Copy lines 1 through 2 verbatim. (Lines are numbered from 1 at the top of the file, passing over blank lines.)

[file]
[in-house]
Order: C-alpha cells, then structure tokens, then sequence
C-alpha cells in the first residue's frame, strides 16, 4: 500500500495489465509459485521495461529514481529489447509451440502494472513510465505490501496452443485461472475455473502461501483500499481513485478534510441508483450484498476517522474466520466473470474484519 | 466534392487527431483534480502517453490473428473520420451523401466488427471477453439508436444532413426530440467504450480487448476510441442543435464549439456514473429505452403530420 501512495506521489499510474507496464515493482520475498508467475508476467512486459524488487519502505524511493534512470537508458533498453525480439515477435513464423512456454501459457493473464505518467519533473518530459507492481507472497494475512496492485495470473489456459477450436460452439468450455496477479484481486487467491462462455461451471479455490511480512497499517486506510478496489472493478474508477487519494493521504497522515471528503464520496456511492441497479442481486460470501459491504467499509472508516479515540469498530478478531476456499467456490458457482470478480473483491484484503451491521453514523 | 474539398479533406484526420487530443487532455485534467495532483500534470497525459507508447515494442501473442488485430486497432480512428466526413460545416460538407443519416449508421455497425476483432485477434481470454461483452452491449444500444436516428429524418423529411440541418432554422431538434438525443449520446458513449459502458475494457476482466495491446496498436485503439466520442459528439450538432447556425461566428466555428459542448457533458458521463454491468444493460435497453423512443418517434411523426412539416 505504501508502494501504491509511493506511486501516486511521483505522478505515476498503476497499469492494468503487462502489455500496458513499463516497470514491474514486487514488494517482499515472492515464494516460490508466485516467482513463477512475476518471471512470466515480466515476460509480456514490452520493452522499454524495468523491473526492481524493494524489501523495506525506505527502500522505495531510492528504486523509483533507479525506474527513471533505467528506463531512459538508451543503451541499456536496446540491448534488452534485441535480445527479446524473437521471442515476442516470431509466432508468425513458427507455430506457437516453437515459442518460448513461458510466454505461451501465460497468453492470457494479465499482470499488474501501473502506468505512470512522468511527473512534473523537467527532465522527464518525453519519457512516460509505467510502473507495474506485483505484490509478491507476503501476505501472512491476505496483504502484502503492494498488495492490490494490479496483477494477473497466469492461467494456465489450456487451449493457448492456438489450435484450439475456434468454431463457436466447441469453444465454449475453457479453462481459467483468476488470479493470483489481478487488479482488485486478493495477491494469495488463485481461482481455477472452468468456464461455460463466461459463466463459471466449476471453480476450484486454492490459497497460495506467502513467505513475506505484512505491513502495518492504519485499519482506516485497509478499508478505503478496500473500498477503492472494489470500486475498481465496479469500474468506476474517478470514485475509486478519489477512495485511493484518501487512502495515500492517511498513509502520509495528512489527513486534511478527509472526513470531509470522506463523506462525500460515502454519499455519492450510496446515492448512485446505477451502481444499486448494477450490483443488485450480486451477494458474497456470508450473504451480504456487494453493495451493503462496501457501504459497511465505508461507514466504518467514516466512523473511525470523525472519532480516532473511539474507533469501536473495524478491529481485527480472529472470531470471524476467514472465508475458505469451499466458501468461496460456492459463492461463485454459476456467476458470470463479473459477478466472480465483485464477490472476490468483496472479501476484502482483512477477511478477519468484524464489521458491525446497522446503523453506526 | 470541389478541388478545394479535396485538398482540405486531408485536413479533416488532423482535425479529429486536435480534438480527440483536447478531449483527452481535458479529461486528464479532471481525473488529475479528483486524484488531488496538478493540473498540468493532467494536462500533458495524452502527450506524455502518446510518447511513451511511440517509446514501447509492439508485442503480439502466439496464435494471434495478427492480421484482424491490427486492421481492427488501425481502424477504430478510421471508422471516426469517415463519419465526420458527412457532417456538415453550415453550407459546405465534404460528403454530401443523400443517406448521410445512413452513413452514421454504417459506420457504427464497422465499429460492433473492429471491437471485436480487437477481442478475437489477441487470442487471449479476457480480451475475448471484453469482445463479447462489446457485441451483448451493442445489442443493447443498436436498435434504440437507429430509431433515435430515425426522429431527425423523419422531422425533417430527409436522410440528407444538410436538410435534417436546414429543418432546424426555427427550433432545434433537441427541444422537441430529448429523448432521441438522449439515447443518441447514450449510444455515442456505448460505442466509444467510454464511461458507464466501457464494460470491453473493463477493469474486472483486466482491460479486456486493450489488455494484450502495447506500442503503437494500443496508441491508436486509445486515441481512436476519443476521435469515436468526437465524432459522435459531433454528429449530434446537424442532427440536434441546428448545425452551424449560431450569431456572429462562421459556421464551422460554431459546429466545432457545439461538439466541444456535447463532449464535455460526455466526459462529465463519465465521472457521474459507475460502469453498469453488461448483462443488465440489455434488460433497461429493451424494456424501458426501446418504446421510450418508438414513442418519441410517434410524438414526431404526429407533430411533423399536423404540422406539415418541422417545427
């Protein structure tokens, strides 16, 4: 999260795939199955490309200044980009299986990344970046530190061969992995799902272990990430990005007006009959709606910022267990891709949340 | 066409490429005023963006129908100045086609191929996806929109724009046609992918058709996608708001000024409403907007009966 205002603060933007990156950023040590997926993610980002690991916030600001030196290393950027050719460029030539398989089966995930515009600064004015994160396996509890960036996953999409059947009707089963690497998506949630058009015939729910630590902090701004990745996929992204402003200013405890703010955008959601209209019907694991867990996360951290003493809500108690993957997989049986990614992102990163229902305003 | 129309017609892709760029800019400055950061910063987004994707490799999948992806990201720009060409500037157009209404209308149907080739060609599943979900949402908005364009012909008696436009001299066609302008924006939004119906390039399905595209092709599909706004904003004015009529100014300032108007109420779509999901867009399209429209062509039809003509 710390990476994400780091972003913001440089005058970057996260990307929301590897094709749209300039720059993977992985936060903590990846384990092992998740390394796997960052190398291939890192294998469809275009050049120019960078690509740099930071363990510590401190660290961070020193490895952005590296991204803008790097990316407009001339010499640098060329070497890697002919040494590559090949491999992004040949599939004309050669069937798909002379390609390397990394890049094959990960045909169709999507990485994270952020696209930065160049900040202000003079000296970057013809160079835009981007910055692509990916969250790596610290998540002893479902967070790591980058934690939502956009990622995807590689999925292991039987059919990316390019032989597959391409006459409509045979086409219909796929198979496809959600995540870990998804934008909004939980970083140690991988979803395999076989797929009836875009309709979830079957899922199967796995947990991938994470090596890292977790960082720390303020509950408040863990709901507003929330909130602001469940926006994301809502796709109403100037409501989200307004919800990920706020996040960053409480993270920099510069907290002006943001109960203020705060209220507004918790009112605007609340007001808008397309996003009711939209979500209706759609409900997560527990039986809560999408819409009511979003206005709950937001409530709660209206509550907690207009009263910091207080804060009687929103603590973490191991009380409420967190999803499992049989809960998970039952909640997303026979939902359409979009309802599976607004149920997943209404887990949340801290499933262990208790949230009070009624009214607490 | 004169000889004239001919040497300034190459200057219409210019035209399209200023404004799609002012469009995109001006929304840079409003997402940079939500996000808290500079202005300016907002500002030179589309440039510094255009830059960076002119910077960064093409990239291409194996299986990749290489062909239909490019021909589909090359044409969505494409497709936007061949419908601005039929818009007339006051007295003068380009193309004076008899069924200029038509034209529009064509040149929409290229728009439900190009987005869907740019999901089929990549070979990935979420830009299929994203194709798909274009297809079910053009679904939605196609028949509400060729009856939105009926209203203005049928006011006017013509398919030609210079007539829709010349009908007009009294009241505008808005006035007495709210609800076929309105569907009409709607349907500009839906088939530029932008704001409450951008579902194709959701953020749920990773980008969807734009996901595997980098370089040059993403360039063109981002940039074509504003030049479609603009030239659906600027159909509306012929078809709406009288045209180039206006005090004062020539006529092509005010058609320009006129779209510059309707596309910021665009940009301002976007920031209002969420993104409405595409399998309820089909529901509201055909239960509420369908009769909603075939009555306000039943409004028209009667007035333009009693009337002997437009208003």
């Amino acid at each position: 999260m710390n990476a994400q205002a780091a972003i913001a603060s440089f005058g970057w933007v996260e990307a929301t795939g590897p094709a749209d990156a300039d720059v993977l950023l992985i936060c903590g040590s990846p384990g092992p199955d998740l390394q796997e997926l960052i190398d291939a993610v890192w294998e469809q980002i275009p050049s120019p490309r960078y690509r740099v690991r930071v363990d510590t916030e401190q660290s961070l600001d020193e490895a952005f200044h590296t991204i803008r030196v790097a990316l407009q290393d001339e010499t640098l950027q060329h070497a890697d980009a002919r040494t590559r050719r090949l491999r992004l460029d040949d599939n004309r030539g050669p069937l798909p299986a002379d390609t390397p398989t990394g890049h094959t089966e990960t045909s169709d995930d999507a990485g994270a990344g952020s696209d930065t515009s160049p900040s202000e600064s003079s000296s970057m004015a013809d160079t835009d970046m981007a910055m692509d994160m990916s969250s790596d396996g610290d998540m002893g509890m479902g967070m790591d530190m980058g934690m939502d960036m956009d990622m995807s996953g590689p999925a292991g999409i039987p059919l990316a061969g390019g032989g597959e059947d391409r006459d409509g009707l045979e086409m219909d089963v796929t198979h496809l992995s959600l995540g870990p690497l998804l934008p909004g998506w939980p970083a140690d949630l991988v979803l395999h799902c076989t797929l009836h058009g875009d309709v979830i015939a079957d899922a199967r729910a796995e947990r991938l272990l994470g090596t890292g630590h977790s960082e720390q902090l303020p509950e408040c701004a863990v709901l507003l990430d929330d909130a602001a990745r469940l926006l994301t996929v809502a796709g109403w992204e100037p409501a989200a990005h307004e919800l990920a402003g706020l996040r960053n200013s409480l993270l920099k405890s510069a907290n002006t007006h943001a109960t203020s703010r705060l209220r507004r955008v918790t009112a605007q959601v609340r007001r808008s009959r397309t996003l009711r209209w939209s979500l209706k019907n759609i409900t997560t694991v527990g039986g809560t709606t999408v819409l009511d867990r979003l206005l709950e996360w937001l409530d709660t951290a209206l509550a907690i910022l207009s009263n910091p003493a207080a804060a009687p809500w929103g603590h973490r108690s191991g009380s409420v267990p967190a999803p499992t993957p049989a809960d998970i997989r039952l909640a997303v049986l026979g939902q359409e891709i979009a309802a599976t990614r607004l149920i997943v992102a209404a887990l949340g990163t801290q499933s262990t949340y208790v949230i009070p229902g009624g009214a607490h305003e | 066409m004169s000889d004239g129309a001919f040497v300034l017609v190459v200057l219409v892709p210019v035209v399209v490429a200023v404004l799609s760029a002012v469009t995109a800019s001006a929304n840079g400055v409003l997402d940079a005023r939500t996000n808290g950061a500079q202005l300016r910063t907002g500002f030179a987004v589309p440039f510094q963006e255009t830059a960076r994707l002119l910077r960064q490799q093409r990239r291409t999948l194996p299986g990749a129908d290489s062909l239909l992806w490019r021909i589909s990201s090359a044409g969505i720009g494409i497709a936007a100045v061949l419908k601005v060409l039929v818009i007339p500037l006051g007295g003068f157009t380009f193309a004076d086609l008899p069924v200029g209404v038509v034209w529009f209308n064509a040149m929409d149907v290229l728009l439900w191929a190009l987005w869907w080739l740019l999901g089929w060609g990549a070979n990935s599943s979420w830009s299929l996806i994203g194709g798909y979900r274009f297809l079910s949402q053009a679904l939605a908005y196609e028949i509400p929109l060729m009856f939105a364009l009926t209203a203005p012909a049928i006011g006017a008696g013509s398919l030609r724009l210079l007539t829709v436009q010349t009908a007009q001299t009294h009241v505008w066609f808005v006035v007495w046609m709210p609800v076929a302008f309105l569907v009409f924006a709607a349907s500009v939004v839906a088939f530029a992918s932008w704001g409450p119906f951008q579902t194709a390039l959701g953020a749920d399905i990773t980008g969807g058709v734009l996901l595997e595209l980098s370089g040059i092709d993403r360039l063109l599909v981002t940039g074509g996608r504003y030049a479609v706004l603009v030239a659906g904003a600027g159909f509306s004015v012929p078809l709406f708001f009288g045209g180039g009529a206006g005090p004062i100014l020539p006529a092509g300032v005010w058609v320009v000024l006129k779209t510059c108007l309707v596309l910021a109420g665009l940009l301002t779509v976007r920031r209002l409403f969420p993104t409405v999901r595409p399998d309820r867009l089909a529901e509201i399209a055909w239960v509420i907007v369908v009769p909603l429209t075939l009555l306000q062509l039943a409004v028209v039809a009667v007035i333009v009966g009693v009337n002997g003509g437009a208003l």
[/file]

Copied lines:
[in-house]
Order: C-alpha cells, then structure tokens, then sequence